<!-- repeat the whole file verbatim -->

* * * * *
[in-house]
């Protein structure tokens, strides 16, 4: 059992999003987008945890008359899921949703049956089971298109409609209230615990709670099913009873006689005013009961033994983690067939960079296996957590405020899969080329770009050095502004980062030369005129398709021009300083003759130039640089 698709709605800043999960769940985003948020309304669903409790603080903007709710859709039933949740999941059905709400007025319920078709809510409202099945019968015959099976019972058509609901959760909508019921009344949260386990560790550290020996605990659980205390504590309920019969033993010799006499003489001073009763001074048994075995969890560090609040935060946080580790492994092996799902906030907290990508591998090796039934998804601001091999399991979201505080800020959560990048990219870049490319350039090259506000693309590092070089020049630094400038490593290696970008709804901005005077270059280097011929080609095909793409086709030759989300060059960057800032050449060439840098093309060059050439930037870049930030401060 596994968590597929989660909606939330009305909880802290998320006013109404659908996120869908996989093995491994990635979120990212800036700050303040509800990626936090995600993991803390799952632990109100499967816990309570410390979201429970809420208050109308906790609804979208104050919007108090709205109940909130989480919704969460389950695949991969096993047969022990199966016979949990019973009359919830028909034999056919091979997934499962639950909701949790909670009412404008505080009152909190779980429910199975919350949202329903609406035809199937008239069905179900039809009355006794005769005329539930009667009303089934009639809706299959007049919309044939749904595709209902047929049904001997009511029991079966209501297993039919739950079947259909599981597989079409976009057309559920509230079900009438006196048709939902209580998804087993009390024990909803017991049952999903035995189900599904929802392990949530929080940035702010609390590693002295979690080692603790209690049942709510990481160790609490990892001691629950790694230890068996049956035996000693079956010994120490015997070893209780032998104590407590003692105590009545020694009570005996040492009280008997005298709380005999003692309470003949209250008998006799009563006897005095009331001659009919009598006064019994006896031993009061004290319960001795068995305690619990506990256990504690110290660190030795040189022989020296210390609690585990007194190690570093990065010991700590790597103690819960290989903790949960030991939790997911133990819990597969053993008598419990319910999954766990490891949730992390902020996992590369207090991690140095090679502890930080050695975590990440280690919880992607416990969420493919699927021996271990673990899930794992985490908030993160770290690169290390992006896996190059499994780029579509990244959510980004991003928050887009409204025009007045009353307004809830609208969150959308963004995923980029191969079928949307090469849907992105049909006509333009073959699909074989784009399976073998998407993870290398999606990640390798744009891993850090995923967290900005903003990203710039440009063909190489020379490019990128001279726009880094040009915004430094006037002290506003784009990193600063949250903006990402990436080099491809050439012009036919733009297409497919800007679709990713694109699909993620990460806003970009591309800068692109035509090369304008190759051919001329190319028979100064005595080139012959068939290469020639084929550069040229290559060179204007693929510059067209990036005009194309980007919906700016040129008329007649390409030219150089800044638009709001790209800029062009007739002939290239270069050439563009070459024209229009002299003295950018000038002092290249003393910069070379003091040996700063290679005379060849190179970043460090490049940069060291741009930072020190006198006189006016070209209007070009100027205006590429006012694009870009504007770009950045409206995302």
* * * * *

[in-house]
């Protein structure tokens, strides 16, 4: 059992999003987008945890008359899921949703049956089971298109409609209230615990709670099913009873006689005013009961033994983690067939960079296996957590405020899969080329770009050095502004980062030369005129398709021009300083003759130039640089 698709709605800043999960769940985003948020309304669903409790603080903007709710859709039933949740999941059905709400007025319920078709809510409202099945019968015959099976019972058509609901959760909508019921009344949260386990560790550290020996605990659980205390504590309920019969033993010799006499003489001073009763001074048994075995969890560090609040935060946080580790492994092996799902906030907290990508591998090796039934998804601001091999399991979201505080800020959560990048990219870049490319350039090259506000693309590092070089020049630094400038490593290696970008709804901005005077270059280097011929080609095909793409086709030759989300060059960057800032050449060439840098093309060059050439930037870049930030401060 596994968590597929989660909606939330009305909880802290998320006013109404659908996120869908996989093995491994990635979120990212800036700050303040509800990626936090995600993991803390799952632990109100499967816990309570410390979201429970809420208050109308906790609804979208104050919007108090709205109940909130989480919704969460389950695949991969096993047969022990199966016979949990019973009359919830028909034999056919091979997934499962639950909701949790909670009412404008505080009152909190779980429910199975919350949202329903609406035809199937008239069905179900039809009355006794005769005329539930009667009303089934009639809706299959007049919309044939749904595709209902047929049904001997009511029991079966209501297993039919739950079947259909599981597989079409976009057309559920509230079900009438006196048709939902209580998804087993009390024990909803017991049952999903035995189900599904929802392990949530929080940035702010609390590693002295979690080692603790209690049942709510990481160790609490990892001691629950790694230890068996049956035996000693079956010994120490015997070893209780032998104590407590003692105590009545020694009570005996040492009280008997005298709380005999003692309470003949209250008998006799009563006897005095009331001659009919009598006064019994006896031993009061004290319960001795068995305690619990506990256990504690110290660190030795040189022989020296210390609690585990007194190690570093990065010991700590790597103690819960290989903790949960030991939790997911133990819990597969053993008598419990319910999954766990490891949730992390902020996992590369207090991690140095090679502890930080050695975590990440280690919880992607416990969420493919699927021996271990673990899930794992985490908030993160770290690169290390992006896996190059499994780029579509990244959510980004991003928050887009409204025009007045009353307004809830609208969150959308963004995923980029191969079928949307090469849907992105049909006509333009073959699909074989784009399976073998998407993870290398999606990640390798744009891993850090995923967290900005903003990203710039440009063909190489020379490019990128001279726009880094040009915004430094006037002290506003784009990193600063949250903006990402990436080099491809050439012009036919733009297409497919800007679709990713694109699909993620990460806003970009591309800068692109035509090369304008190759051919001329190319028979100064005595080139012959068939290469020639084929550069040229290559060179204007693929510059067209990036005009194309980007919906700016040129008329007649390409030219150089800044638009709001790209800029062009007739002939290239270069050439563009070459024209229009002299003295950018000038002092290249003393910069070379003091040996700063290679005379060849190179970043460090490049940069060291741009930072020190006198006189006016070209209007070009100027205006590429006012694009870009504007770009950045409206995302």